Life in the soil is mostly microscopic. What cannot be seen has not been understood. Now thanks to advances in scientific research, we are beginning to get a grasp on the role of bacteria, viruses, fungi, protists, archea, etc. The vast majority of these are extremely beneficial and essential to plant health.

Plant roots and the microorganisms that surround them have a mutually beneficial relationship. In a myriad of ways, this symbiosis makes our plants healthier. They have bigger root systems, and they have a much higher immunity to diseases. It has been shown they not only produce more fruits and vegetables, but those yields contain higher amounts of nutrients compared to plants grown in poor soil.

Creating Healthy Dirt

This begs the question, how can we get the healthiest soil possible? Of course, that is what we all want, right? Our solution over the past century has been to fertilize. If plants and soil need nitrogen, potassium, and phosphorus, let’s just give it to them. And we have … in abundance. The problem is that putting these minerals on the soil does not create healthy, living soil the plants need. Yes, the plants can grow large, but they are not growing better. They do not have the immunity to disease. They are not able to take advantage of the millions of organisms in the soil that make it possible for them to absorb necessary nutrients. Healthy soil absorbs and holds onto moisture better, making for more water for the plants as well as less runoff.

I liken it to the old adage, “Give a man a fish and he eats for a day. Teach him to fish and he eats for a lifetime.” Creating good soil is providing plants with the all the tools at nature’s disposal to flourish.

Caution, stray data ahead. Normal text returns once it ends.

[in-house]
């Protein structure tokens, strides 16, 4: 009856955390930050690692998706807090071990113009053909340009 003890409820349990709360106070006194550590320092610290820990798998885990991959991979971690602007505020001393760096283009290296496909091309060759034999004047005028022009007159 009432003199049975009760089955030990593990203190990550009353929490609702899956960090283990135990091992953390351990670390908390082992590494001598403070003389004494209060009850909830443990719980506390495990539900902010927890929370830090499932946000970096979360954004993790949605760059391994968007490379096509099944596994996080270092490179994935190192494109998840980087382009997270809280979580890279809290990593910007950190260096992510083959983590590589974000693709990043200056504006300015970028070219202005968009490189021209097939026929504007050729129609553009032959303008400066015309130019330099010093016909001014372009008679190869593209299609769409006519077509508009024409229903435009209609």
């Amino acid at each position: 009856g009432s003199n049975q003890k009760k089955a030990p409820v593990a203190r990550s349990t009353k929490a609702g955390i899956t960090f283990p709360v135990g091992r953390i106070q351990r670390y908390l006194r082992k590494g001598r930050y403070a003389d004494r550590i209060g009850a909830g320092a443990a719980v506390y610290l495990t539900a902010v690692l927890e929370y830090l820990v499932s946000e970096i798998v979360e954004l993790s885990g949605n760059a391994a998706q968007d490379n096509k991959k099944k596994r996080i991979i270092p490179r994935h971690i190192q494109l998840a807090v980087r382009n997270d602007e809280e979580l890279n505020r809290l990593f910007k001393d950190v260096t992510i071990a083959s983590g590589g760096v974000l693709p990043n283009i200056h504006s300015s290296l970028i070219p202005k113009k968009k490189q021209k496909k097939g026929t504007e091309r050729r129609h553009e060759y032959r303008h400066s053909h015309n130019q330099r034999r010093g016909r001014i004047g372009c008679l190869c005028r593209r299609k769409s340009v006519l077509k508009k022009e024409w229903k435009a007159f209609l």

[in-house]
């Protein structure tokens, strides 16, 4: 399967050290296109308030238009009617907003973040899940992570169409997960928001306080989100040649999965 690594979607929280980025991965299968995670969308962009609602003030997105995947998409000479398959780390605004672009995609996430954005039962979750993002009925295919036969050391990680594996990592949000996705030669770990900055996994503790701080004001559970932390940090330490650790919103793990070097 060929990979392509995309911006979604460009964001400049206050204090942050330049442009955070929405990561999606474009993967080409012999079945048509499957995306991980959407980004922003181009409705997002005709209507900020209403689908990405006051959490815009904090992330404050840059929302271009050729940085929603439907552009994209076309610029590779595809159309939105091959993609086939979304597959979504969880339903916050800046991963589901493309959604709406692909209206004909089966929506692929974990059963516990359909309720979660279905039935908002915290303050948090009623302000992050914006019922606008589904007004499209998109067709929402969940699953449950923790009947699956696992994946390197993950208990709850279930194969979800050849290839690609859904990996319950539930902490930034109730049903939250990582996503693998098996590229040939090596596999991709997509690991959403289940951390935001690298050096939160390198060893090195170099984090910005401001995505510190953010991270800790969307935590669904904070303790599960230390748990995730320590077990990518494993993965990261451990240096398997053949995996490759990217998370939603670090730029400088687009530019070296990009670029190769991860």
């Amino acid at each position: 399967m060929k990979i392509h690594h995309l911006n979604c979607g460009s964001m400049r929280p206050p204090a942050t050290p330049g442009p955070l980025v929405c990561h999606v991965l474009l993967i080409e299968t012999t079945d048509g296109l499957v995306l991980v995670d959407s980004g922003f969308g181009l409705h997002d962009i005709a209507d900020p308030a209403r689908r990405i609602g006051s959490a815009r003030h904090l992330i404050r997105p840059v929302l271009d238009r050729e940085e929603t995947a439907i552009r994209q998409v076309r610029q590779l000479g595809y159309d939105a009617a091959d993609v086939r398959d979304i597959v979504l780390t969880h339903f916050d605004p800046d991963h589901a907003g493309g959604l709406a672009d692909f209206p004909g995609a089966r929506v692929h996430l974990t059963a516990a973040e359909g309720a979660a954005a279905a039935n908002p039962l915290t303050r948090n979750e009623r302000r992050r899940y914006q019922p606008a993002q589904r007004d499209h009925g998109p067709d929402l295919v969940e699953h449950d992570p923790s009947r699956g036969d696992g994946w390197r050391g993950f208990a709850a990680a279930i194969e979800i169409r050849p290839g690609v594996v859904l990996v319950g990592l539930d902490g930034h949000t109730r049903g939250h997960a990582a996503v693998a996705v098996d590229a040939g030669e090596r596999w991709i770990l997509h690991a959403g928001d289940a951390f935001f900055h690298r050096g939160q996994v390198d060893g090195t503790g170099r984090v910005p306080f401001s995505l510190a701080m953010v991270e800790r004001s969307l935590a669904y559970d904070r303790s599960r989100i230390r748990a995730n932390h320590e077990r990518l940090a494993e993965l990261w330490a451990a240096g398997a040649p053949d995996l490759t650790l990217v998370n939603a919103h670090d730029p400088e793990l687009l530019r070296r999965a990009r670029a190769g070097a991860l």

Enriching Your Soil

Healthy soil can be created almost anywhere by thinking through what you have at your disposal and faithfully applying it to your yard and garden.

It’s not unlike a recipe in your kitchen. Laying down compost and dried leaves in the fall (especially oak) grass clippings, wood mulch, compost tea, aged manure, even things like coffee grounds or fish emulsion. The more you add, the more food there is for the microorganisms to eat. This healthy soil makes for plants that can better fight off pests and diseases while bearing more produce.

As the saying goes, “We are what we eat.” And as it turns out, so are plants.

Spring is the perfect time to start creating great soil. Your landscapes are fairly bare, making it much easier to work with your soil. I would recommend just laying everything on the top of the ground. Don’t work it in. Trust me, the microbes will know where to find the food they need. It turns out the underground is like a microscopic city with infrastructure, pathways, and means of communication all set up. When we till, we destroy these established networks. Then it takes time to set it all back up again.

Soil experts and farmers around the world are only beginning to understand this and put into practice “no till” methods of farming. Farmers that practice just this one thing are seeing greater crops yields (as well as lower expenses because they are not spending the time and money it takes to till).

Try this: put away your chemicals, and instead feed your soil. Let’s see where this takes your yard and garden.
Soil is one of earth’s greatest assets, so let’s do what we can to make it better. The funny thing is, when we improve it, it will improve us.